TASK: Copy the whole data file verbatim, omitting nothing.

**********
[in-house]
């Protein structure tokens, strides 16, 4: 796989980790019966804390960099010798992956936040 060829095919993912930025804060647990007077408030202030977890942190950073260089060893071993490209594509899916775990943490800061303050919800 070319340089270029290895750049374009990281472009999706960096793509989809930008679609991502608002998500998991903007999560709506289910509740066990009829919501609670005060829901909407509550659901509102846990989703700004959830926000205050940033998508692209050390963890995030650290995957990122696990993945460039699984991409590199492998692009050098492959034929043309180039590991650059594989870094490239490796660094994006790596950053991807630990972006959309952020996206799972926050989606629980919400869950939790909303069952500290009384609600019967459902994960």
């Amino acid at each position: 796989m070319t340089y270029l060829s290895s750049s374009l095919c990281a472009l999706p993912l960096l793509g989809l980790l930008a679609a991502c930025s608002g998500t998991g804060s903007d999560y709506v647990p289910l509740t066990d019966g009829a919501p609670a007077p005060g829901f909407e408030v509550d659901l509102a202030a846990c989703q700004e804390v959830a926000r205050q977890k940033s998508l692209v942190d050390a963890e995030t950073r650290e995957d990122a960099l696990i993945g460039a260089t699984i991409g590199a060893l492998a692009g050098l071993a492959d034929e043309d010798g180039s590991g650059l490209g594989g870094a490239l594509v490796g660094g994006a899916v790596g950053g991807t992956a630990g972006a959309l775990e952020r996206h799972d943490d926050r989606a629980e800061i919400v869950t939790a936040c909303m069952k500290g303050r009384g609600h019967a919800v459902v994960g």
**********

[in-house]
């Protein structure tokens, strides 16, 4: 796989980790019966804390960099010798992956936040 060829095919993912930025804060647990007077408030202030977890942190950073260089060893071993490209594509899916775990943490800061303050919800 070319340089270029290895750049374009990281472009999706960096793509989809930008679609991502608002998500998991903007999560709506289910509740066990009829919501609670005060829901909407509550659901509102846990989703700004959830926000205050940033998508692209050390963890995030650290995957990122696990993945460039699984991409590199492998692009050098492959034929043309180039590991650059594989870094490239490796660094994006790596950053991807630990972006959309952020996206799972926050989606629980919400869950939790909303069952500290009384609600019967459902994960």
């Amino acid at each position: 796989m070319t340089y270029l060829s290895s750049s374009l095919c990281a472009l999706p993912l960096l793509g989809l980790l930008a679609a991502c930025s608002g998500t998991g804060s903007d999560y709506v647990p289910l509740t066990d019966g009829a919501p609670a007077p005060g829901f909407e408030v509550d659901l509102a202030a846990c989703q700004e804390v959830a926000r205050q977890k940033s998508l692209v942190d050390a963890e995030t950073r650290e995957d990122a960099l696990i993945g460039a260089t699984i991409g590199a060893l492998a692009g050098l071993a492959d034929e043309d010798g180039s590991g650059l490209g594989g870094a490239l594509v490796g660094g994006a899916v790596g950053g991807t992956a630990g972006a959309l775990e952020r996206h799972d943490d926050r989606a629980e800061i919400v869950t939790a936040c909303m069952k500290g303050r009384g609600h019967a919800v459902v994960g």